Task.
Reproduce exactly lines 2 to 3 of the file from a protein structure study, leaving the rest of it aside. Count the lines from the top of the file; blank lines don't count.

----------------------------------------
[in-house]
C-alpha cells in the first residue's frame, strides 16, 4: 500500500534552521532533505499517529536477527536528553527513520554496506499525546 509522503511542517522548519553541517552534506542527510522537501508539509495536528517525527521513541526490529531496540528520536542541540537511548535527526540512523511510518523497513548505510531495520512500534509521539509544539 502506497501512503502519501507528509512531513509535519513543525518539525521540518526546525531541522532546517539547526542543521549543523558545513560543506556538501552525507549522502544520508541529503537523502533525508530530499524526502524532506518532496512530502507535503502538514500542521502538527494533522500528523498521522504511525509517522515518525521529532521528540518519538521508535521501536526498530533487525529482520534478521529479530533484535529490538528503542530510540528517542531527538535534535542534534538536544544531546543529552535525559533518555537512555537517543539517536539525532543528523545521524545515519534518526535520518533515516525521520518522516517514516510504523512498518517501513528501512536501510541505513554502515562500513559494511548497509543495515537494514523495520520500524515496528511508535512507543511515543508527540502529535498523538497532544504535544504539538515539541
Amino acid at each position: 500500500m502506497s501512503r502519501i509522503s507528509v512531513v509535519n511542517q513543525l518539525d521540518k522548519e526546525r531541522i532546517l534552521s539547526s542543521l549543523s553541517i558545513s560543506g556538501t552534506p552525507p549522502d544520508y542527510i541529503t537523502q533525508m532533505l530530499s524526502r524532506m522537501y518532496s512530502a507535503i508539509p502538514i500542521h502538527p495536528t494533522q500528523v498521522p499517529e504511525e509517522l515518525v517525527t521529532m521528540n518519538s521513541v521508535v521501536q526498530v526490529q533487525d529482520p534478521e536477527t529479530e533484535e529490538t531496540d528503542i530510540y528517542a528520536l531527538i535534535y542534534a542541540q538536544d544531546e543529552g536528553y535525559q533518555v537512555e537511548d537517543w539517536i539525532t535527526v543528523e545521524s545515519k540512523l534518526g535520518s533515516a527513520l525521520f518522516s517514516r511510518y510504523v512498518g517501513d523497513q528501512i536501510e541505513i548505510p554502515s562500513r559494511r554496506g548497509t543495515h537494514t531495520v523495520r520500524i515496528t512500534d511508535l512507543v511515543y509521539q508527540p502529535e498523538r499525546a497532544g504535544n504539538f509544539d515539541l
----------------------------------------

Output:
C-alpha cells in the first residue's frame, strides 16, 4: 500500500534552521532533505499517529536477527536528553527513520554496506499525546 509522503511542517522548519553541517552534506542527510522537501508539509495536528517525527521513541526490529531496540528520536542541540537511548535527526540512523511510518523497513548505510531495520512500534509521539509544539 502506497501512503502519501507528509512531513509535519513543525518539525521540518526546525531541522532546517539547526542543521549543523558545513560543506556538501552525507549522502544520508541529503537523502533525508530530499524526502524532506518532496512530502507535503502538514500542521502538527494533522500528523498521522504511525509517522515518525521529532521528540518519538521508535521501536526498530533487525529482520534478521529479530533484535529490538528503542530510540528517542531527538535534535542534534538536544544531546543529552535525559533518555537512555537517543539517536539525532543528523545521524545515519534518526535520518533515516525521520518522516517514516510504523512498518517501513528501512536501510541505513554502515562500513559494511548497509543495515537494514523495520520500524515496528511508535512507543511515543508527540502529535498523538497532544504535544504539538515539541
Amino acid at each position: 500500500m502506497s501512503r502519501i509522503s507528509v512531513v509535519n511542517q513543525l518539525d521540518k522548519e526546525r531541522i532546517l534552521s539547526s542543521l549543523s553541517i558545513s560543506g556538501t552534506p552525507p549522502d544520508y542527510i541529503t537523502q533525508m532533505l530530499s524526502r524532506m522537501y518532496s512530502a507535503i508539509p502538514i500542521h502538527p495536528t494533522q500528523v498521522p499517529e504511525e509517522l515518525v517525527t521529532m521528540n518519538s521513541v521508535v521501536q526498530v526490529q533487525d529482520p534478521e536477527t529479530e533484535e529490538t531496540d528503542i530510540y528517542a528520536l531527538i535534535y542534534a542541540q538536544d544531546e543529552g536528553y535525559q533518555v537512555e537511548d537517543w539517536i539525532t535527526v543528523e545521524s545515519k540512523l534518526g535520518s533515516a527513520l525521520f518522516s517514516r511510518y510504523v512498518g517501513d523497513q528501512i536501510e541505513i548505510p554502515s562500513r559494511r554496506g548497509t543495515h537494514t531495520v523495520r520500524i515496528t512500534d511508535l512507543v511515543y509521539q508527540p502529535e498523538r499525546a497532544g504535544n504539538f509544539d515539541l